The honor adds to awards Storper has received for his decades of work and research.

The American Association of Geographers awarded Storper its Distinguished Scholarship Honors for 2017, and he received the 2016 Gold Founder’s Medal from the Royal Geographical Society (with the Institute of British Geographers).

Storper, co-author of the 2015 book, “The Rise and Decline of Urban Economies: Lessons from Los Angeles and San Francisco,” was previously named to the Thomson Reuters list of the World’s Most Influential Scientific Minds of 2014. In 2012, he was elected to the British Academy and received the Regional Studies Association’s award for overall achievement as well as the Sir Peter Hall Award in the House of Commons. He also holds an honorary doctorate from the University of Utrecht in the Netherlands.

Electric Cars Only Part of the Solution, Millard-Ball Says

LAist spoke with Urban Planning Professor Adam Millard-Ball for a report on the history and future of the electric car. California’s plan to end the sale of new gas-powered cars by 2035 is expected to spur electric vehicle sales across the nation. “We’re not going to be able to resolve the climate crisis without electric vehicles,” Millard-Ball said. “And that’s mainly because transportation is such a big part of the climate problem.” The move toward emission-free cars is part of progression of automotive technology dating to the Clean Air Act of 1970, but it’s only part of the solution, Millard-Ball said. In addition to making individual vehicles more climate friendly, he called for “getting more people walking and biking and better buses, … a transit system that is a real competitor to the private car.”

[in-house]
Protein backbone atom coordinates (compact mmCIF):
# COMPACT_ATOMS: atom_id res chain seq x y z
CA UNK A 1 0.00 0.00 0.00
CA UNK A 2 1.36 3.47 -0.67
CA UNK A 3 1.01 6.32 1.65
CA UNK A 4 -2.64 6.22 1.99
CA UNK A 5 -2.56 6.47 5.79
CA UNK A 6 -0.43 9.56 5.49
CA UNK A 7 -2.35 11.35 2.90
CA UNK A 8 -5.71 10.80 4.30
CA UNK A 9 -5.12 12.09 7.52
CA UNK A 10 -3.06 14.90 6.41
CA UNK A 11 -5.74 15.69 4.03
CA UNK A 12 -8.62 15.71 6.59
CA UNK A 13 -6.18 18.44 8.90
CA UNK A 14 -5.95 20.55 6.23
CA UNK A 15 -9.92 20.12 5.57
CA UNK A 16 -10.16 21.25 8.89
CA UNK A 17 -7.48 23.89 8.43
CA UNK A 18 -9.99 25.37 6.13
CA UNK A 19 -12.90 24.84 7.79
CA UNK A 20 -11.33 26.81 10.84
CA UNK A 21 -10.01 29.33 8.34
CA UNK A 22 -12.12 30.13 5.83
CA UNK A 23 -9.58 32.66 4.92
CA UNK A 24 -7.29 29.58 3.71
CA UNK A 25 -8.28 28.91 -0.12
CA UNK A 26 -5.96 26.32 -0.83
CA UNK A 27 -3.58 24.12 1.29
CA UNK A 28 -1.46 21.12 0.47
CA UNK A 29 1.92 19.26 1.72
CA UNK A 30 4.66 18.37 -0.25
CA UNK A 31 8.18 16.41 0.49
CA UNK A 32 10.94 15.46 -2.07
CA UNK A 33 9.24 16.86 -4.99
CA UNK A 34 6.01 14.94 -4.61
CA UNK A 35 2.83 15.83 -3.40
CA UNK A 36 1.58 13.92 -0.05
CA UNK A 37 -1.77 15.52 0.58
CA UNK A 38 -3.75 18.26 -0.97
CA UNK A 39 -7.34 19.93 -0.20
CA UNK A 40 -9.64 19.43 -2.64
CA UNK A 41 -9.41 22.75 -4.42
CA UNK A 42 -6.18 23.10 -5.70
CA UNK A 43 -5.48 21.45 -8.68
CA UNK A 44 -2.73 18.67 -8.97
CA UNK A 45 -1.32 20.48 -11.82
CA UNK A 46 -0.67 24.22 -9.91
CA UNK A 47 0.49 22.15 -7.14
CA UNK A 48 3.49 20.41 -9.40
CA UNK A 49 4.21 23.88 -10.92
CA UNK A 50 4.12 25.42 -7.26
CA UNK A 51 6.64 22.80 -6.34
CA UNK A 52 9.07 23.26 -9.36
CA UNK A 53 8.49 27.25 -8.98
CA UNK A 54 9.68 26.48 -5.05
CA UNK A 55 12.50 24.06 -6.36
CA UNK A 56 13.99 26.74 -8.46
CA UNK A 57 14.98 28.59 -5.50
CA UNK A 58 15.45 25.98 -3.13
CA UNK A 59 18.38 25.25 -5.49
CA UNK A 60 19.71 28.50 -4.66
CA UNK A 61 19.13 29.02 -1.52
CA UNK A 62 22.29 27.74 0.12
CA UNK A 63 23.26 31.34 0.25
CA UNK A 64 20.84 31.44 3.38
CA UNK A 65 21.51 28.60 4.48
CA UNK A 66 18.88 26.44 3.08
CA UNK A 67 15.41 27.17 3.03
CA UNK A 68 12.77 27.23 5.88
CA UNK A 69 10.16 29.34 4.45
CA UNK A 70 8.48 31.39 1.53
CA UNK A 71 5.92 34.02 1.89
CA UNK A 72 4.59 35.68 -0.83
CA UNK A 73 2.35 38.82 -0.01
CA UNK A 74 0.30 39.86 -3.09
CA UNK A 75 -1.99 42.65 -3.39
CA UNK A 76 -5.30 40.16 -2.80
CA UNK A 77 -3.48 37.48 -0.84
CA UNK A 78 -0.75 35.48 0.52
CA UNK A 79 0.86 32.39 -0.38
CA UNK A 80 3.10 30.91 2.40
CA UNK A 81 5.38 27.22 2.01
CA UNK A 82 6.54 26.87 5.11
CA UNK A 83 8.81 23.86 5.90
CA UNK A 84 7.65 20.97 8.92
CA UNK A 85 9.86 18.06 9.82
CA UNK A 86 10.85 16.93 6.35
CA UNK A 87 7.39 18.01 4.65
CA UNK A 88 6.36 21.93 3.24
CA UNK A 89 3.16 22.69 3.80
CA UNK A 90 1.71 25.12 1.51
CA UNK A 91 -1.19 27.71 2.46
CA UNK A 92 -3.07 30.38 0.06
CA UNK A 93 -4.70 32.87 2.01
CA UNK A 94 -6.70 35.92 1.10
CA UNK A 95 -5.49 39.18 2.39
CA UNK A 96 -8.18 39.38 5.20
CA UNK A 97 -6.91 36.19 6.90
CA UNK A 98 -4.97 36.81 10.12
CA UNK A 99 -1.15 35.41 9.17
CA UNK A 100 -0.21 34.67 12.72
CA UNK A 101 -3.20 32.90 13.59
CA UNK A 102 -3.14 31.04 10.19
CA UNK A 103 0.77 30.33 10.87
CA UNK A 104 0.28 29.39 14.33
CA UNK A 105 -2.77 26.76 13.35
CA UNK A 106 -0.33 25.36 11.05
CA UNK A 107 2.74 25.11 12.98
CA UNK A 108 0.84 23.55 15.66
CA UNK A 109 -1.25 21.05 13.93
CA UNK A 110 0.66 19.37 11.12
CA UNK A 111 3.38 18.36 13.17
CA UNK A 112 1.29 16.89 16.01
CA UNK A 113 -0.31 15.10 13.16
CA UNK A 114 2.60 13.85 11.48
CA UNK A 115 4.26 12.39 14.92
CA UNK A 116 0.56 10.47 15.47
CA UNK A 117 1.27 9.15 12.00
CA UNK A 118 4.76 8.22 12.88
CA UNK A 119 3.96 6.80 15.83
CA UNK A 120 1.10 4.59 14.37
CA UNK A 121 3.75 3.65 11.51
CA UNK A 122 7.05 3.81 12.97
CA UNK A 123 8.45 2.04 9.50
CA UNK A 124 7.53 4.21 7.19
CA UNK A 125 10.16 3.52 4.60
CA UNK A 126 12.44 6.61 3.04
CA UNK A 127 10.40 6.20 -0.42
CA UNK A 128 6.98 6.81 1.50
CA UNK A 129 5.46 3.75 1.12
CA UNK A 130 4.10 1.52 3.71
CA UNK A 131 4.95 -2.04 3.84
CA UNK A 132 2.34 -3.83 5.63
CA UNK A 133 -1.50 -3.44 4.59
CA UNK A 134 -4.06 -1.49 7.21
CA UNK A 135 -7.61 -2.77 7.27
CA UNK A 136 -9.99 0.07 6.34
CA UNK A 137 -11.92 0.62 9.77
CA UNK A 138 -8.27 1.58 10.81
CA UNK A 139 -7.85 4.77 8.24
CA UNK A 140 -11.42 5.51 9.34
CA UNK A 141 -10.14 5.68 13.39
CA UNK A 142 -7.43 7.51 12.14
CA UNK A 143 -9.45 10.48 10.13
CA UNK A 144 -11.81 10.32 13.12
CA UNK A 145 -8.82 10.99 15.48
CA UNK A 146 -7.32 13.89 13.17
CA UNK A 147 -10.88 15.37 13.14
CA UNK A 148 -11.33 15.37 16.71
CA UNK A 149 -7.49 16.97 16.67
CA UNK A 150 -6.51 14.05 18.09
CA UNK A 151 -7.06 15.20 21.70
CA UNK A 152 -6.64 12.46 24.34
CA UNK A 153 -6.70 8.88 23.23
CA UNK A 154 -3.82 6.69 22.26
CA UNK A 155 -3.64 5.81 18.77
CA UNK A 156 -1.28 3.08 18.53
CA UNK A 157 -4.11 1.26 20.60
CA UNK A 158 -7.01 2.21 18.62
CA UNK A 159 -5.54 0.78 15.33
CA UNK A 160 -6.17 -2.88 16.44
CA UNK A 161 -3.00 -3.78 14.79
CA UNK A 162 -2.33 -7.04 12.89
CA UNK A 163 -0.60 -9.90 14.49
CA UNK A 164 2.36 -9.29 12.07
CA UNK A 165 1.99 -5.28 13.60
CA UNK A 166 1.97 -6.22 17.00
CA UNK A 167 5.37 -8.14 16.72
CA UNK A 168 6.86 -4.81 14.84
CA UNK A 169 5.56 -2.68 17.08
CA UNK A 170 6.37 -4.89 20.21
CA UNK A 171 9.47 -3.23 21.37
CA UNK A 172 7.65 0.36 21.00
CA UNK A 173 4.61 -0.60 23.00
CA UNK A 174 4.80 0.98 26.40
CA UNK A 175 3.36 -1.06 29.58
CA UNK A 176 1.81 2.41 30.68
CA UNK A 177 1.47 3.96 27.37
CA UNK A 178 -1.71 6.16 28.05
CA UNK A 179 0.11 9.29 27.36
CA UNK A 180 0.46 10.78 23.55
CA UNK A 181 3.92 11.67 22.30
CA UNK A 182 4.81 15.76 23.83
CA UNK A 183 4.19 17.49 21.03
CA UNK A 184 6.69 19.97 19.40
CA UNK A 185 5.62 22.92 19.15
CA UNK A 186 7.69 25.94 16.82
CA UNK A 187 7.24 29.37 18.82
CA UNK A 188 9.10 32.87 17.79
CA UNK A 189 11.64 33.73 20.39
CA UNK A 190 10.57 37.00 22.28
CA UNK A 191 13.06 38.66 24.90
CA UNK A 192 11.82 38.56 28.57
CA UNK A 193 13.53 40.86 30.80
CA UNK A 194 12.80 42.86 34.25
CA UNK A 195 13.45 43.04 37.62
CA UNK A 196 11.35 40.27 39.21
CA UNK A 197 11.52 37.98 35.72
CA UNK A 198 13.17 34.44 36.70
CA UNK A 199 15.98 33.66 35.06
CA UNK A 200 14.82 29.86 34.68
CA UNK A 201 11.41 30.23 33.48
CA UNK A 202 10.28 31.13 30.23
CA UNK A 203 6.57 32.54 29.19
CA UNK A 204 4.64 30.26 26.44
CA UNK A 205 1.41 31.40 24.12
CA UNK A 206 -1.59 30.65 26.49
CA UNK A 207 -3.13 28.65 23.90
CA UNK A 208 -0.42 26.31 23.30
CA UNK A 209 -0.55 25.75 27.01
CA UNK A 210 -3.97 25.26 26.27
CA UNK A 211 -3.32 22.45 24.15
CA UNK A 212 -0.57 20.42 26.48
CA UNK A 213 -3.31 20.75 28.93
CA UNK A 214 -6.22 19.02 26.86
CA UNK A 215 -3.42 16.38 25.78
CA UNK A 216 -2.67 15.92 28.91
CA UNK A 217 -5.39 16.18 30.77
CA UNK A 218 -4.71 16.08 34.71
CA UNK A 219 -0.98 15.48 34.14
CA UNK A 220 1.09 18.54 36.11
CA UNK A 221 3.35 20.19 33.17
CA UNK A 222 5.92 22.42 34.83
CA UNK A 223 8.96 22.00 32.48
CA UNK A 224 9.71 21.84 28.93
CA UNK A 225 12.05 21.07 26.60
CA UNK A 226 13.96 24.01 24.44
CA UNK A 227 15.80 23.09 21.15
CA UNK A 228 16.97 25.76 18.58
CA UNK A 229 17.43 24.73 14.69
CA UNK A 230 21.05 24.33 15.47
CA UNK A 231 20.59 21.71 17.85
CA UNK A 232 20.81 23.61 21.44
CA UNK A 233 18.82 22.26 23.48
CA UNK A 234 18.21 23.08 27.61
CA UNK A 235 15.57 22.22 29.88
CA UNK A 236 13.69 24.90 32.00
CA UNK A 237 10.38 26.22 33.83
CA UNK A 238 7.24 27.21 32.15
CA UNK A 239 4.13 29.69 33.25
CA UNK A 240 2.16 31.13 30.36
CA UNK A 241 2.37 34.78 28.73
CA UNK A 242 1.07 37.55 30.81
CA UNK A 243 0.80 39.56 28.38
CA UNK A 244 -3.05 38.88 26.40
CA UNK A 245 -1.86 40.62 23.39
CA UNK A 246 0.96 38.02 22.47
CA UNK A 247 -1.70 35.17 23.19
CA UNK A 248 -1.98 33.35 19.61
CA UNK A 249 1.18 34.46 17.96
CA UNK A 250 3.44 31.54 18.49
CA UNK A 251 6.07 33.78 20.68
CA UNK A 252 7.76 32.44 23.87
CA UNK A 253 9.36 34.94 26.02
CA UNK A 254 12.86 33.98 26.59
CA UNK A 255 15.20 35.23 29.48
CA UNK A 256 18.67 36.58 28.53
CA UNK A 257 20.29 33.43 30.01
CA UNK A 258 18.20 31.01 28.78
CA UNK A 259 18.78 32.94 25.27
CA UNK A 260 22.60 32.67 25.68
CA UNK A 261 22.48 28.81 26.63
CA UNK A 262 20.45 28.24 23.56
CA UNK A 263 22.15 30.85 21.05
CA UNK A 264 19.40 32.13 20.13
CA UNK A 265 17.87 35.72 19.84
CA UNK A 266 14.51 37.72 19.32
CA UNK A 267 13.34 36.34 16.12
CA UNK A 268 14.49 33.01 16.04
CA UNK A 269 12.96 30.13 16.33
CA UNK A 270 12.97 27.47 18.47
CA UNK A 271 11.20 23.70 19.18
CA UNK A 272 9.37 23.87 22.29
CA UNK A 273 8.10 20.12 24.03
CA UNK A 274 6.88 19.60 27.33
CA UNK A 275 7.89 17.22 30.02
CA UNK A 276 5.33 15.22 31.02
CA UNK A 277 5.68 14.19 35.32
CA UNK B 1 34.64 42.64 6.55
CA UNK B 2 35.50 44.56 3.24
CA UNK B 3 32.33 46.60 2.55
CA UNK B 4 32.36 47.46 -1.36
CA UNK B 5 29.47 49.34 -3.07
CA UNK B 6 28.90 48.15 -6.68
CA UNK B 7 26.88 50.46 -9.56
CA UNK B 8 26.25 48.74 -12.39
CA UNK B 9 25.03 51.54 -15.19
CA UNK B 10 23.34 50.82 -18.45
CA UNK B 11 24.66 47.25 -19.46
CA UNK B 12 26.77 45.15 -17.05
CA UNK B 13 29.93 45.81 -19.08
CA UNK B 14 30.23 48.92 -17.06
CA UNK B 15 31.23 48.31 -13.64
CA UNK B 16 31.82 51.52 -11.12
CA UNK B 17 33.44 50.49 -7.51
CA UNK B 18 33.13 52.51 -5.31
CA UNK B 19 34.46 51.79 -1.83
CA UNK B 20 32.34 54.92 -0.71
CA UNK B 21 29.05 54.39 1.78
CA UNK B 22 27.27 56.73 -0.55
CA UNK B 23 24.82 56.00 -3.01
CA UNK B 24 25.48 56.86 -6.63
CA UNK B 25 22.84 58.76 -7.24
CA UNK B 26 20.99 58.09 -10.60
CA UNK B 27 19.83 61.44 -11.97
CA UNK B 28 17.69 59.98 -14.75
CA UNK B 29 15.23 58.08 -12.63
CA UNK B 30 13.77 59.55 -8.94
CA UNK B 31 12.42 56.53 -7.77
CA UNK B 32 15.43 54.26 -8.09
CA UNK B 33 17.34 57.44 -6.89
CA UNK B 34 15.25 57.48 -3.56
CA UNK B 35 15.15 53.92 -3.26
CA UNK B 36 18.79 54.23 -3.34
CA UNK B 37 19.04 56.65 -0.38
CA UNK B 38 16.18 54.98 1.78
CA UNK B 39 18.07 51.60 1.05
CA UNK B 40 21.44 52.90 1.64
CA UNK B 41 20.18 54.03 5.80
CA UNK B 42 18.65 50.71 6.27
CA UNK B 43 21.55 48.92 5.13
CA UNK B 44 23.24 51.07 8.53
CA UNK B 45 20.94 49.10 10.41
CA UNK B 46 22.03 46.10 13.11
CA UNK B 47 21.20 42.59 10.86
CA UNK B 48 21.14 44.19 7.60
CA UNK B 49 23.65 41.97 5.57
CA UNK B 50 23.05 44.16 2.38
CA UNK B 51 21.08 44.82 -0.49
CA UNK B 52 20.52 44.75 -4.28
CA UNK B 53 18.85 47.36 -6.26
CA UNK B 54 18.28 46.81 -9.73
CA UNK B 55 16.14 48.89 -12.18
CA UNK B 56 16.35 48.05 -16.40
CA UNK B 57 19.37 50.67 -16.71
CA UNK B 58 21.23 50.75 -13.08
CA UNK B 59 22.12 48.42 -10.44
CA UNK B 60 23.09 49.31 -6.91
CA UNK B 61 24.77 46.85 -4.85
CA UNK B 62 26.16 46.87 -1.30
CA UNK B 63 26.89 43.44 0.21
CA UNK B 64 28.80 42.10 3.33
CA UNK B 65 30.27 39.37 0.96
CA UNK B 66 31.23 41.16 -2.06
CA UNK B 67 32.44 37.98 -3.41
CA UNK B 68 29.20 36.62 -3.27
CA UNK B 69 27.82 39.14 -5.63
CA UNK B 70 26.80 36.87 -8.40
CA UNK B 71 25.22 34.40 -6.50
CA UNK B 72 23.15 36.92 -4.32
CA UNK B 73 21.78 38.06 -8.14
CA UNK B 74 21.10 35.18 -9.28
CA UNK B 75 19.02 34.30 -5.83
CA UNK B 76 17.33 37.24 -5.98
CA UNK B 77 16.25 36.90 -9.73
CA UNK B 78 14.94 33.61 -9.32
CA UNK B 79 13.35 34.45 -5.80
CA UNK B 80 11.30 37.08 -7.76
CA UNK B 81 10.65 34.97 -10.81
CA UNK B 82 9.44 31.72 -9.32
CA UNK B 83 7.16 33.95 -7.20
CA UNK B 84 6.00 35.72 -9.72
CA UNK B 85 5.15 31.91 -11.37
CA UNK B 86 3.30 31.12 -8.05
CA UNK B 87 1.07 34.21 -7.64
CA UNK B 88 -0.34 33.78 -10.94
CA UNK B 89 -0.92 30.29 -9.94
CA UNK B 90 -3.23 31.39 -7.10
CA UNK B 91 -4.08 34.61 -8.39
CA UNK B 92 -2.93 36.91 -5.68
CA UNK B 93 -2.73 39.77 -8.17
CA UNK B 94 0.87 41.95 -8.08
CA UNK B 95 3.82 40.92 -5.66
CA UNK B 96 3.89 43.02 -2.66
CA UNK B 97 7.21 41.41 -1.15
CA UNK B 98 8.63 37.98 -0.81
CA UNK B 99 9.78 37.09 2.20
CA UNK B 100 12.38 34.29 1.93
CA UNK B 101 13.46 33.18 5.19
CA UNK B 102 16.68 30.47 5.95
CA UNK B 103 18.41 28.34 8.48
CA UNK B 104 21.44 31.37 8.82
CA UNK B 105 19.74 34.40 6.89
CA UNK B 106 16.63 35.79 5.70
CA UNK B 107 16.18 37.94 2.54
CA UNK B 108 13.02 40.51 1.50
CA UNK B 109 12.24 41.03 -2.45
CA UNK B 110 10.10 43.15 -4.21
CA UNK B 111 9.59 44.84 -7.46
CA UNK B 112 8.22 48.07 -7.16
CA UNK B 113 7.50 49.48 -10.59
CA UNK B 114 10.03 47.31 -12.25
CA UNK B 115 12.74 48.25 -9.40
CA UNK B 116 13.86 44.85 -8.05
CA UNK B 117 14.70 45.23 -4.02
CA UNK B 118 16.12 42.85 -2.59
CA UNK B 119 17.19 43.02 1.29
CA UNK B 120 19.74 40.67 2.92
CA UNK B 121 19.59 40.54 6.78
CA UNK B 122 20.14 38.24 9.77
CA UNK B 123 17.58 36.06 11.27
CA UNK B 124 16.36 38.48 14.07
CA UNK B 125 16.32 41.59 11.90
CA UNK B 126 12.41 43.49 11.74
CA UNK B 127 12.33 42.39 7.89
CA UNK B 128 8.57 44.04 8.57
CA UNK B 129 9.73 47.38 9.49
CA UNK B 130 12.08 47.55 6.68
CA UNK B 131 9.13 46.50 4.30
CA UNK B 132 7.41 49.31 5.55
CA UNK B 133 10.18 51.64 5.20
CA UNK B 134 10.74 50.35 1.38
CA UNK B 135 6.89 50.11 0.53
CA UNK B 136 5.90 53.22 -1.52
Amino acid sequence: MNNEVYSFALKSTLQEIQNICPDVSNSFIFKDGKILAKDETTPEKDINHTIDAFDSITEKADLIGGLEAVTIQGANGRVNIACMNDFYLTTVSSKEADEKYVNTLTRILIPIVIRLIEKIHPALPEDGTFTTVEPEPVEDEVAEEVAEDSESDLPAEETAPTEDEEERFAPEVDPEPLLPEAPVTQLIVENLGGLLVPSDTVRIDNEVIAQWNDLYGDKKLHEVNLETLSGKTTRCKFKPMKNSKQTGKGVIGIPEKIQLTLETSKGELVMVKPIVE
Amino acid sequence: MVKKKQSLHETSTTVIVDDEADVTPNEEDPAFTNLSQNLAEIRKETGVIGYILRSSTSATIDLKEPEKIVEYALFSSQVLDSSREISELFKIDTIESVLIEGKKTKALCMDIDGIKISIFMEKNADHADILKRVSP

Manville on L.A.’s Reluctance to Crack Down on Reckless Driving

A Los Angeles Times column on rising anger over speeding, stunt driving and street racing in L.A. cited Michael Manville, associate professor of urban planning. In the wake of a high-speed crash in South Los Angeles that killed five people, residents from across the city are weighing in with stories of unchecked reckless driving in their neighborhoods. In mid-city Los Angeles, residents’ pleas for street safety improvements that would protect pedestrians, cyclists and motorists have gone unanswered, Manville said. On Melrose Avenue, “almost every weekend, we have burnouts and stunt bikers and all sorts of people driving dangerously,” he said. “We should enforce speed limits, but the best speed limit is a road that doesn’t let you speed. But our city engineers and City Council members for some reason think we need to have highways running through our neighborhoods.”